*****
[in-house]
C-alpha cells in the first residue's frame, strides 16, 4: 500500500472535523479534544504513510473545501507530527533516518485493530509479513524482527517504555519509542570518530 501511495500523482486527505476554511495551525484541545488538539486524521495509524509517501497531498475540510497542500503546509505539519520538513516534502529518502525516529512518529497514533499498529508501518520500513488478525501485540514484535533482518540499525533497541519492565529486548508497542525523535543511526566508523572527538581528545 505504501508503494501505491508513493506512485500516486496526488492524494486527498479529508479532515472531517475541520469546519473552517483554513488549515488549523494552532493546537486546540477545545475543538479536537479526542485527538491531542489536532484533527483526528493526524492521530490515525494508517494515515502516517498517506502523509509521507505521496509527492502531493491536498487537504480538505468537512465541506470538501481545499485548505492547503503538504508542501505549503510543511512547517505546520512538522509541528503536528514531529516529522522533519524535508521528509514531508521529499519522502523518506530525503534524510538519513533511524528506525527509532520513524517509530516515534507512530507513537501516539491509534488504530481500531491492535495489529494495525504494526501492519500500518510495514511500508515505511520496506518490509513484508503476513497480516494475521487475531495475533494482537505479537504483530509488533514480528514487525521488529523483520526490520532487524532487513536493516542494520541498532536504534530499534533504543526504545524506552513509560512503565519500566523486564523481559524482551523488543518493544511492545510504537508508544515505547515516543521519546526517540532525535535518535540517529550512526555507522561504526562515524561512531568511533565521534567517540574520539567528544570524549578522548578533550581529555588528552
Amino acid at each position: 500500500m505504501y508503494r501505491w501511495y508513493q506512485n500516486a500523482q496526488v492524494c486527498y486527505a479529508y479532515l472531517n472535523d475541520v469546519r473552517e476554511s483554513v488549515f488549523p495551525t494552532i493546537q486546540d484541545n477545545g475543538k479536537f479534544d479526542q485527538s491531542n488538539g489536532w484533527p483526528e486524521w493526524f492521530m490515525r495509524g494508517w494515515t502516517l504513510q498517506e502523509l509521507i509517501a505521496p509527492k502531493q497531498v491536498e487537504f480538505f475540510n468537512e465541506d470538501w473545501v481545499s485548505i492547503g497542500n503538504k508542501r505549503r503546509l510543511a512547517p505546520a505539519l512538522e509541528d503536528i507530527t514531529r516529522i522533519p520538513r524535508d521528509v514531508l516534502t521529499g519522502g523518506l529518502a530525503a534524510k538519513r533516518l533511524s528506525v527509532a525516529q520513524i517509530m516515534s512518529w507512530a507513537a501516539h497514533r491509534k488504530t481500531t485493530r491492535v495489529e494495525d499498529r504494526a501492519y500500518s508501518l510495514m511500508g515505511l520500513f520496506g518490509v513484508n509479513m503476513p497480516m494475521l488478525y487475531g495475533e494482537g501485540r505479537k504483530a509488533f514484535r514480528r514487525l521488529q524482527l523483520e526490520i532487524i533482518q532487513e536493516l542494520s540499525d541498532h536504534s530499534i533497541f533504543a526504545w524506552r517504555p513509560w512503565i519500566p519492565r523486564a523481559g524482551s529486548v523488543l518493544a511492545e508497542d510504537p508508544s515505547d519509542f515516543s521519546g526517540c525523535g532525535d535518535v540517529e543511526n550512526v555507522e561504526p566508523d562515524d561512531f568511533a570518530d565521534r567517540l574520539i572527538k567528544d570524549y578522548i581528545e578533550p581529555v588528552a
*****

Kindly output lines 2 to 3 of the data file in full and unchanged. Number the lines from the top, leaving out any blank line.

C-alpha cells in the first residue's frame, strides 16, 4: 500500500472535523479534544504513510473545501507530527533516518485493530509479513524482527517504555519509542570518530 501511495500523482486527505476554511495551525484541545488538539486524521495509524509517501497531498475540510497542500503546509505539519520538513516534502529518502525516529512518529497514533499498529508501518520500513488478525501485540514484535533482518540499525533497541519492565529486548508497542525523535543511526566508523572527538581528545 505504501508503494501505491508513493506512485500516486496526488492524494486527498479529508479532515472531517475541520469546519473552517483554513488549515488549523494552532493546537486546540477545545475543538479536537479526542485527538491531542489536532484533527483526528493526524492521530490515525494508517494515515502516517498517506502523509509521507505521496509527492502531493491536498487537504480538505468537512465541506470538501481545499485548505492547503503538504508542501505549503510543511512547517505546520512538522509541528503536528514531529516529522522533519524535508521528509514531508521529499519522502523518506530525503534524510538519513533511524528506525527509532520513524517509530516515534507512530507513537501516539491509534488504530481500531491492535495489529494495525504494526501492519500500518510495514511500508515505511520496506518490509513484508503476513497480516494475521487475531495475533494482537505479537504483530509488533514480528514487525521488529523483520526490520532487524532487513536493516542494520541498532536504534530499534533504543526504545524506552513509560512503565519500566523486564523481559524482551523488543518493544511492545510504537508508544515505547515516543521519546526517540532525535535518535540517529550512526555507522561504526562515524561512531568511533565521534567517540574520539567528544570524549578522548578533550581529555588528552
Amino acid at each position: 500500500m505504501y508503494r501505491w501511495y508513493q506512485n500516486a500523482q496526488v492524494c486527498y486527505a479529508y479532515l472531517n472535523d475541520v469546519r473552517e476554511s483554513v488549515f488549523p495551525t494552532i493546537q486546540d484541545n477545545g475543538k479536537f479534544d479526542q485527538s491531542n488538539g489536532w484533527p483526528e486524521w493526524f492521530m490515525r495509524g494508517w494515515t502516517l504513510q498517506e502523509l509521507i509517501a505521496p509527492k502531493q497531498v491536498e487537504f480538505f475540510n468537512e465541506d470538501w473545501v481545499s485548505i492547503g497542500n503538504k508542501r505549503r503546509l510543511a512547517p505546520a505539519l512538522e509541528d503536528i507530527t514531529r516529522i522533519p520538513r524535508d521528509v514531508l516534502t521529499g519522502g523518506l529518502a530525503a534524510k538519513r533516518l533511524s528506525v527509532a525516529q520513524i517509530m516515534s512518529w507512530a507513537a501516539h497514533r491509534k488504530t481500531t485493530r491492535v495489529e494495525d499498529r504494526a501492519y500500518s508501518l510495514m511500508g515505511l520500513f520496506g518490509v513484508n509479513m503476513p497480516m494475521l488478525y487475531g495475533e494482537g501485540r505479537k504483530a509488533f514484535r514480528r514487525l521488529q524482527l523483520e526490520i532487524i533482518q532487513e536493516l542494520s540499525d541498532h536504534s530499534i533497541f533504543a526504545w524506552r517504555p513509560w512503565i519500566p519492565r523486564a523481559g524482551s529486548v523488543l518493544a511492545e508497542d510504537p508508544s515505547d519509542f515516543s521519546g526517540c525523535g532525535d535518535v540517529e543511526n550512526v555507522e561504526p566508523d562515524d561512531f568511533a570518530d565521534r567517540l574520539i572527538k567528544d570524549y578522548i581528545e578533550p581529555v588528552a